Lady Gaga has never been backwards in coming forwards when it comes to treating her personal life with absolute candour. Over the years she has been in the public eye, she has been forthright about her struggles with eating disorders, mounted a crusade against bullying and given every fragment of her being in support of the LGBTQ community.
I class myself as a fan, and throw my hat in the ring in support of all of these causes. But it was her latest announcement that hit me perhaps the hardest. In the best possible way. The announcement was that she suffers from the condition known as fibromyalgia. And it hit me hard because I was officially diagnosed with the condition last year.
My diagnosis followed ten years of searching for an answer to my persistent fatigue, overall body pains, lack of concentration, sleep problems and digestive complaints. I was as delighted as I could be to have a diagnosis because it had been a very long and difficult road getting to that point.
My own journey started in 2005 when I was beset by a tiredness that was beyond anything I had ever experienced. At the time, I was working in a busy, and rather high profile sector of the civil service, dealing with cases and situations that demanded full and protracted concentration and energy. I went to the doctor because the tiredness was overwhelming me, but both the doctor and myself put it down to the amount of energy I was committing to the role. I was given a sick note for two weeks.
But I didn't get any better. By the close of those two weeks, the most effort I could expend was putting a dvd on. Often, it was too much to follow the story, and I contented myself with watching the images moving on the screen. I couldn't cook and I couldn't read, and I certainly couldn't face going back to work. I was written off in total on that occasion for five weeks.
The doctor, of course concerned, took blood tests. They came back clear, and I was stamped with the diagnosis of M.E.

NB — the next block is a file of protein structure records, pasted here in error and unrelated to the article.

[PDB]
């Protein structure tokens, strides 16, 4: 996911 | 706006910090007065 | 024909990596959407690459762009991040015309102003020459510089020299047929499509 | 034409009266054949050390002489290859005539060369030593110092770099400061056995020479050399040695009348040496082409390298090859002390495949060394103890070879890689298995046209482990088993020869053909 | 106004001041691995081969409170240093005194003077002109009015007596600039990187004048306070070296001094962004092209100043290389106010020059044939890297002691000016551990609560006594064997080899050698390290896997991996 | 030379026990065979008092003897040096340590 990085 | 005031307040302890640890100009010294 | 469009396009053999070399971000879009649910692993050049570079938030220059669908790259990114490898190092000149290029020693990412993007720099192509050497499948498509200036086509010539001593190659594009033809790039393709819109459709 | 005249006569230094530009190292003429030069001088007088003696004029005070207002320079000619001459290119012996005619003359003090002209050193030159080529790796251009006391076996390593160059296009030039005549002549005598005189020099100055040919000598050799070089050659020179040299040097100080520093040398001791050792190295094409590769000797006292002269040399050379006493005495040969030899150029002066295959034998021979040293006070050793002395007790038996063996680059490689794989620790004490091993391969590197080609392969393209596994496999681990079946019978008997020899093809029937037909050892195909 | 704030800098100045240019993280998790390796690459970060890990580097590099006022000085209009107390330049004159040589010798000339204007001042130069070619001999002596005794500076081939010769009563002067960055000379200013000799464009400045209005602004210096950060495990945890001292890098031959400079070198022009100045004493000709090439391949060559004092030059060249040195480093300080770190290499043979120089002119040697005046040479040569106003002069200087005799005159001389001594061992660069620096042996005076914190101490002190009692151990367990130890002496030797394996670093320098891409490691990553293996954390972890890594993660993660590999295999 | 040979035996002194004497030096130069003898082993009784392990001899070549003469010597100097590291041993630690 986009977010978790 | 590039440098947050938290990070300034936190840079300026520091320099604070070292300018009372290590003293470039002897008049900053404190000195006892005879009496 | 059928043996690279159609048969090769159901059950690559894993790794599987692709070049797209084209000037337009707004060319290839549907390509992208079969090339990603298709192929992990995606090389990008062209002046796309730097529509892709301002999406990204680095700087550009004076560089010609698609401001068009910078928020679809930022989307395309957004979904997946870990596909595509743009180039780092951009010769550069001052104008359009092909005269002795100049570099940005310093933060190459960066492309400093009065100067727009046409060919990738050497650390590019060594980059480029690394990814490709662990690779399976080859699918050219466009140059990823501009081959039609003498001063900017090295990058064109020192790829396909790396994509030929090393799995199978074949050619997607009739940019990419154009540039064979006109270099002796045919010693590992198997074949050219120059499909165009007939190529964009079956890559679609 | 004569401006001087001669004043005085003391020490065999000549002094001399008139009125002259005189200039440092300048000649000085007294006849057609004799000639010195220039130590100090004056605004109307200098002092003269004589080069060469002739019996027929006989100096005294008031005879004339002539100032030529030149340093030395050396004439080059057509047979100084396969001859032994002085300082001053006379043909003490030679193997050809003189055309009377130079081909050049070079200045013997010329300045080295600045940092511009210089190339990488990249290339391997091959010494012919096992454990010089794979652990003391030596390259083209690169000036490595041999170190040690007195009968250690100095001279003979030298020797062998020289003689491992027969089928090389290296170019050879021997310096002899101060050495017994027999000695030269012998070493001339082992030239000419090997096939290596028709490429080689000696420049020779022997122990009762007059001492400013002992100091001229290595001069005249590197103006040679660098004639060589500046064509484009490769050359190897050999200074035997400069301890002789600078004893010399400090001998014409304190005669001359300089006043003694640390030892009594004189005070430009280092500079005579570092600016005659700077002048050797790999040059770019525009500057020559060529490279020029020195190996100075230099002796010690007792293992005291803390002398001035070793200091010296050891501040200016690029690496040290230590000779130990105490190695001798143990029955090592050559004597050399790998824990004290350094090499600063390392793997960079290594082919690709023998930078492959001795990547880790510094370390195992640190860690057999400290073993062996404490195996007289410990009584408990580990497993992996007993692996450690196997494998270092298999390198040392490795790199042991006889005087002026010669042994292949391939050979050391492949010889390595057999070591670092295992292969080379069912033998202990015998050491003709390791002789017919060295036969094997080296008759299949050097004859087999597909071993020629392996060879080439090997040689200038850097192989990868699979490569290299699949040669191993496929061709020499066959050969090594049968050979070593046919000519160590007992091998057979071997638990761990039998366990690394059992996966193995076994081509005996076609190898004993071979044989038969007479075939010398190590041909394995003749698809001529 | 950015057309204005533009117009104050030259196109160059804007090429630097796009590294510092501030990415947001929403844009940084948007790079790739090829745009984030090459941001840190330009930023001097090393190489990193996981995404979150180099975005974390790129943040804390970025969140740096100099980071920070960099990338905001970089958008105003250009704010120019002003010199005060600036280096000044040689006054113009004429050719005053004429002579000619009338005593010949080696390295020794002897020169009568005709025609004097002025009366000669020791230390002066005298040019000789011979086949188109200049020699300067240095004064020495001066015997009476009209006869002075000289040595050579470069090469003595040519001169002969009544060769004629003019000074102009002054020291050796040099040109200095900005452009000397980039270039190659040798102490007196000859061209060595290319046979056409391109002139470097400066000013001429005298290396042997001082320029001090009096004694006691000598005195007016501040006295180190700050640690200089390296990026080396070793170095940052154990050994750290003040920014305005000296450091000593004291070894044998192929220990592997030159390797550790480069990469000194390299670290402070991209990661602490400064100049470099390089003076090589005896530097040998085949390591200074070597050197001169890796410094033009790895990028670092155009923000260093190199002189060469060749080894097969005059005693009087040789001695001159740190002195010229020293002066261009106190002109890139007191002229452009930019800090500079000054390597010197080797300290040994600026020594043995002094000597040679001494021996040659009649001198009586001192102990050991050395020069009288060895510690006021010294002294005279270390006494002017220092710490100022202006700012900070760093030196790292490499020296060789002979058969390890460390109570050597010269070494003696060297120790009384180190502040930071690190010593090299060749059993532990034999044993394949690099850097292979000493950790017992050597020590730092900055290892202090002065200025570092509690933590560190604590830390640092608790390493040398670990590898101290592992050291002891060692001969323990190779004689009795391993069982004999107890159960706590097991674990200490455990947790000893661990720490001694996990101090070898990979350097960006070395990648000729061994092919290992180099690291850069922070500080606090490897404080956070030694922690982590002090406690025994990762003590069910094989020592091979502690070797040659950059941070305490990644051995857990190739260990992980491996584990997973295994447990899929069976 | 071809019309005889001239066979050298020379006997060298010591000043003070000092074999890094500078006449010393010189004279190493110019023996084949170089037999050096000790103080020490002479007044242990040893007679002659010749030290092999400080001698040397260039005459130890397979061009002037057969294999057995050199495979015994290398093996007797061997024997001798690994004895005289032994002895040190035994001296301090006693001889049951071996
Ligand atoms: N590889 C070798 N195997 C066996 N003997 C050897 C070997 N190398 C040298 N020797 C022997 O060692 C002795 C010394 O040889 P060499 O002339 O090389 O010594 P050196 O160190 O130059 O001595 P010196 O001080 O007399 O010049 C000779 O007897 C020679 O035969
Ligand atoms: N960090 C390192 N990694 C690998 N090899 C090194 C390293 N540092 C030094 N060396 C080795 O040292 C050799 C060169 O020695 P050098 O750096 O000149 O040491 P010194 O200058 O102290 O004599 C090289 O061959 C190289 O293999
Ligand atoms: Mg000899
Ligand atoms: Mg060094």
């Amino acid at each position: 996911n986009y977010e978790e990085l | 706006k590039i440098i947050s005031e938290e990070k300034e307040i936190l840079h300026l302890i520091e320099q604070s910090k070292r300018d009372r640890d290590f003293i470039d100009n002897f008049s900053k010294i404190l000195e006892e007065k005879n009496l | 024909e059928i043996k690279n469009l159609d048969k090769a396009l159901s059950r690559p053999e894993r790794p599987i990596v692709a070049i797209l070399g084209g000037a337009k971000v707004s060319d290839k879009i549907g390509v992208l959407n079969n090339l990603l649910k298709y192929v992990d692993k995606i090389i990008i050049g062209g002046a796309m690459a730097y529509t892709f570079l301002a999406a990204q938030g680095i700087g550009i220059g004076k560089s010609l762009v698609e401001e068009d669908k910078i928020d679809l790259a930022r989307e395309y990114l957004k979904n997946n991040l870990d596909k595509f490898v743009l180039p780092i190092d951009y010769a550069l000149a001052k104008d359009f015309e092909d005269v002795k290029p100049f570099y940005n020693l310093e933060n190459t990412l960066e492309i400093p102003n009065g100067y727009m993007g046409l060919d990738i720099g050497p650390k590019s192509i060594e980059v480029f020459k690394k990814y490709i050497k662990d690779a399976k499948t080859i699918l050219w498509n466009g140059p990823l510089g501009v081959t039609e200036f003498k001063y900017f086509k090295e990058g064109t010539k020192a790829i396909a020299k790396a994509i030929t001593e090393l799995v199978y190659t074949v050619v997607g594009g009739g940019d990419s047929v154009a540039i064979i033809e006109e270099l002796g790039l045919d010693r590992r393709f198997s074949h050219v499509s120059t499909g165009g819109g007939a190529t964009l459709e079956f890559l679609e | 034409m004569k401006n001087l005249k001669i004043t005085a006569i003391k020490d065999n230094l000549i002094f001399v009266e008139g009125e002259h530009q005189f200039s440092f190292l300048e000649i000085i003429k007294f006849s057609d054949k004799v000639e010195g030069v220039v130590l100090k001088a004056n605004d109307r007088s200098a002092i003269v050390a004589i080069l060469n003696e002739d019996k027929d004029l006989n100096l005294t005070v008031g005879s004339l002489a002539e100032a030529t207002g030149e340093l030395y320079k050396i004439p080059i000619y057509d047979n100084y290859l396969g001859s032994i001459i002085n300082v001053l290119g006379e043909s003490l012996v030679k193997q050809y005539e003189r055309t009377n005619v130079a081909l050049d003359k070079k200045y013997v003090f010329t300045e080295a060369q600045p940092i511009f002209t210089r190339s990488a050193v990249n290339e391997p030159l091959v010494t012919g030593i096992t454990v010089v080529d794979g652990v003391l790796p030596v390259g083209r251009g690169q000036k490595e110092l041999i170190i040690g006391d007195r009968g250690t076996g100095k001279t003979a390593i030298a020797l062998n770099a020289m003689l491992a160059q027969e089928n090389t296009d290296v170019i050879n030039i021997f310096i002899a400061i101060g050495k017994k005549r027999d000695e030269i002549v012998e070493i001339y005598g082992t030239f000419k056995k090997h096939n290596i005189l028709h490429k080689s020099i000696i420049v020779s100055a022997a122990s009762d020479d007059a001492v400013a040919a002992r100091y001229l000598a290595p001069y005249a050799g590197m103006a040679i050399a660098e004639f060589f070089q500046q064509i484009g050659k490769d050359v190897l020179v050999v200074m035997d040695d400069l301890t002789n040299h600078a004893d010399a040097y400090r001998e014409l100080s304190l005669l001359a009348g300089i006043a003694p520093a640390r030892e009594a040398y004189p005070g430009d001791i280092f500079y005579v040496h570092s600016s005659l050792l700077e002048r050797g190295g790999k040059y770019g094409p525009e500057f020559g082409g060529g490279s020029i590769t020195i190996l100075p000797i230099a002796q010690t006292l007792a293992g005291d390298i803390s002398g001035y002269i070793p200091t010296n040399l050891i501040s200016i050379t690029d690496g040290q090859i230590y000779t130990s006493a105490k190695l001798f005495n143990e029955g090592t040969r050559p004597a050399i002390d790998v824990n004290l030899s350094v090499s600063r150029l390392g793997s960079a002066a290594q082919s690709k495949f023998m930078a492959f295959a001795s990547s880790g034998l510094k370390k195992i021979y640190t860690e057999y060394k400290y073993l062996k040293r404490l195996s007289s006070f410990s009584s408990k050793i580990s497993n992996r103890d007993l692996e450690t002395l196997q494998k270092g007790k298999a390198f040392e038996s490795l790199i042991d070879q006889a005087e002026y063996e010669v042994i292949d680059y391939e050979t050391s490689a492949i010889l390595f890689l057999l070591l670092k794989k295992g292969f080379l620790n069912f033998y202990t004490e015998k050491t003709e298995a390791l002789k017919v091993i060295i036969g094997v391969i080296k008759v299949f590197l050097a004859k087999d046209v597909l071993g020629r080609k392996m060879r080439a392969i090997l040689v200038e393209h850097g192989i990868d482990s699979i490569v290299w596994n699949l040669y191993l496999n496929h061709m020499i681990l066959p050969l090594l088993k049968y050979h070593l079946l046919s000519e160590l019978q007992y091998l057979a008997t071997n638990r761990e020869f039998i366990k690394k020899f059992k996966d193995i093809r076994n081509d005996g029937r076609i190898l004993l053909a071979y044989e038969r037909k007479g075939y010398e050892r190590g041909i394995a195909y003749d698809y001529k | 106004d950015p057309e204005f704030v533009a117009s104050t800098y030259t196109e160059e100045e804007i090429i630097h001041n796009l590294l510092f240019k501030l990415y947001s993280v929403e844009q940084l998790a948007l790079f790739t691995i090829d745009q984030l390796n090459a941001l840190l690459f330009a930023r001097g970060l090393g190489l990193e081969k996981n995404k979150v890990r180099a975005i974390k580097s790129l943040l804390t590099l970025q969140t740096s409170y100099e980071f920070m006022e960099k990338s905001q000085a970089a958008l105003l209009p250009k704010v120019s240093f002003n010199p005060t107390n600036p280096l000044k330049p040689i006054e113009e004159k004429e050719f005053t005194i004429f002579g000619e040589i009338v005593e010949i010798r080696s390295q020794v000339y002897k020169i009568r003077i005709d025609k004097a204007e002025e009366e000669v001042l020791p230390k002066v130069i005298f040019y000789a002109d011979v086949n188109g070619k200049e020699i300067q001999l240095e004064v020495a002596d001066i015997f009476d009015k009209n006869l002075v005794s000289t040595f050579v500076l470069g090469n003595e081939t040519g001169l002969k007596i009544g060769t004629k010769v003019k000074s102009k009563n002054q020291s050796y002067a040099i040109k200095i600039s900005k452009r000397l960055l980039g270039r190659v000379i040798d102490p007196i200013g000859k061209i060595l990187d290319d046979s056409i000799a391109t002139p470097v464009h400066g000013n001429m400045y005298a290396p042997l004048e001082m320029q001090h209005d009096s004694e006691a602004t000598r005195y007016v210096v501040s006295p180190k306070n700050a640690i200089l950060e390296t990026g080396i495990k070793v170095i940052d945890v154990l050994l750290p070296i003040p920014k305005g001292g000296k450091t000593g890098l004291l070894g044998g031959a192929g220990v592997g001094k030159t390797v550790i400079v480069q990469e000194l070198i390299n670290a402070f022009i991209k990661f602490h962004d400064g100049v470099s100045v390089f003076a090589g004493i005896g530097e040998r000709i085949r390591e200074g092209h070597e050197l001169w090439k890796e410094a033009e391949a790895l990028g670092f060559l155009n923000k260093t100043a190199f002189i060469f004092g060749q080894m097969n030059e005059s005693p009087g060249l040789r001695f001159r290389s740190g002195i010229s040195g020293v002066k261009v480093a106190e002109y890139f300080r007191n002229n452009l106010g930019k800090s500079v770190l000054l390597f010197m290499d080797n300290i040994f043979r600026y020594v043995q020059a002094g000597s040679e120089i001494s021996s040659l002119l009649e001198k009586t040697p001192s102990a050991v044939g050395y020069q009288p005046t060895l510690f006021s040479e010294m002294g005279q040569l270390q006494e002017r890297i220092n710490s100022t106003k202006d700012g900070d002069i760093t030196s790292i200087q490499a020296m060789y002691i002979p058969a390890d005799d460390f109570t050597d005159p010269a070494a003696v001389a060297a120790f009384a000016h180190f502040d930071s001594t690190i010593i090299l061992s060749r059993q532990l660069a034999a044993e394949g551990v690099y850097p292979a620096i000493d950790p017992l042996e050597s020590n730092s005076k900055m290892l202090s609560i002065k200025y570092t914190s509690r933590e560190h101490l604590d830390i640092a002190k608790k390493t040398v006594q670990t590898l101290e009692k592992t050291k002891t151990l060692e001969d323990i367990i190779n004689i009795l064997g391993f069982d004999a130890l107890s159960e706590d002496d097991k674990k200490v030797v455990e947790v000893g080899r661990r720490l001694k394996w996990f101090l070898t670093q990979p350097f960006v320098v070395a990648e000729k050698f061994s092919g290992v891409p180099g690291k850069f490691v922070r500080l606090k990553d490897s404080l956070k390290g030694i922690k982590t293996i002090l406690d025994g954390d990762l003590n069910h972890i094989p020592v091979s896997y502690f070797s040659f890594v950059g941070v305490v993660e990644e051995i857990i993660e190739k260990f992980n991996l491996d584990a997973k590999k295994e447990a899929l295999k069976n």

And M.E it stayed for eleven years. I had various episodes over that period of time that return to me in too vivid detail as I remember them now. The worst being when I was meant to be celebrating New Year at the Randolph Hotel in Oxford - all expenses paid jollity that was meant to be the highlight of the Christmas break - and I lay on the floor crying my eyes out because my body hurt, it hurt to speak and I just wanted to be left alone.
Years later and towards present day, I came to question the diagnosis of M.E when, in the course of researching the condition on Google, fibromyalgia was brought up as a related condition. I read the symptoms and something in me clicked 'that's what it is.' I booked an appointment with my G.P, and asked her, quite without embarrassment, to 'poke my points'. As there is no blood test for fibromyalgia, it is diagnosed (once everything else has been ruled out) by confirming that a certain number of points on your body are sensitive to touch. All of mine were. And fibromyalgia it was.
Some may fear the 'chronic illness' label - for that is what fibromyalgia is, they can't cure it - but to me it was a blessed relief. It actually wasn't all in my imagination. I was fortunate to have an understanding and fully proactive G.P. I've read many awful stories where fellow sufferers are misdiagnosed or simply not believed.
Doctors may not be able to cure the condition, but by working with a fully understanding health practitioner and having a support network including family, partner and/or friends, you can find ways to manage the condition through moderating activity, diet, alternative therapies and medication.
One of the most frustrating things that I'm sure Lady Gaga has encountered is being a high-achieving woman, with goals to meet and worlds to conquer, and having to manage a draining and life-altering condition at the same time. I know it's frustrating because I'm in the same boat. I founded After Nyne Magazine two years ago and this year became a director in a new conglomerate comprising the magazine, a communications agency and a soon-to-be-open gallery. Professionally I am exactly where I always wanted to be.
But fibromyalgia is always there. Managing my workload when I'm having a bad day becomes a case of planning in advance, and limiting where I expend energy. It helps to have understanding colleagues who know when you're having an 'off' day and who are happy to carry a little of the load off your back until you regain your balance. People with chronic illnesses fondly refer to ourselves as 'spoonies' - the nickname coming from the belief that we are given a certain number of metaphoric spoons at the beginning of the day, and we have to allocate activities a certain number of spoons. Once we're out of spoons, we have no more energy to give. It's funny, but it's also a great way to remember to take care of yourself.
I'm grateful to Lady Gaga for having the bravery to take a step towards raising public awareness of a condition I mostly regard as a big pain in the arse. Her doing so has given me the confidence to speak openly about it for the first time, shattering my own taboo that to be seen as being vulnerable in this way is a sign of weakness. Lady Gaga, my fellow spoonies and I will tell you that we are indeed the strongest people of all. We survive, and with support and a big helping of self-kindness, we thrive.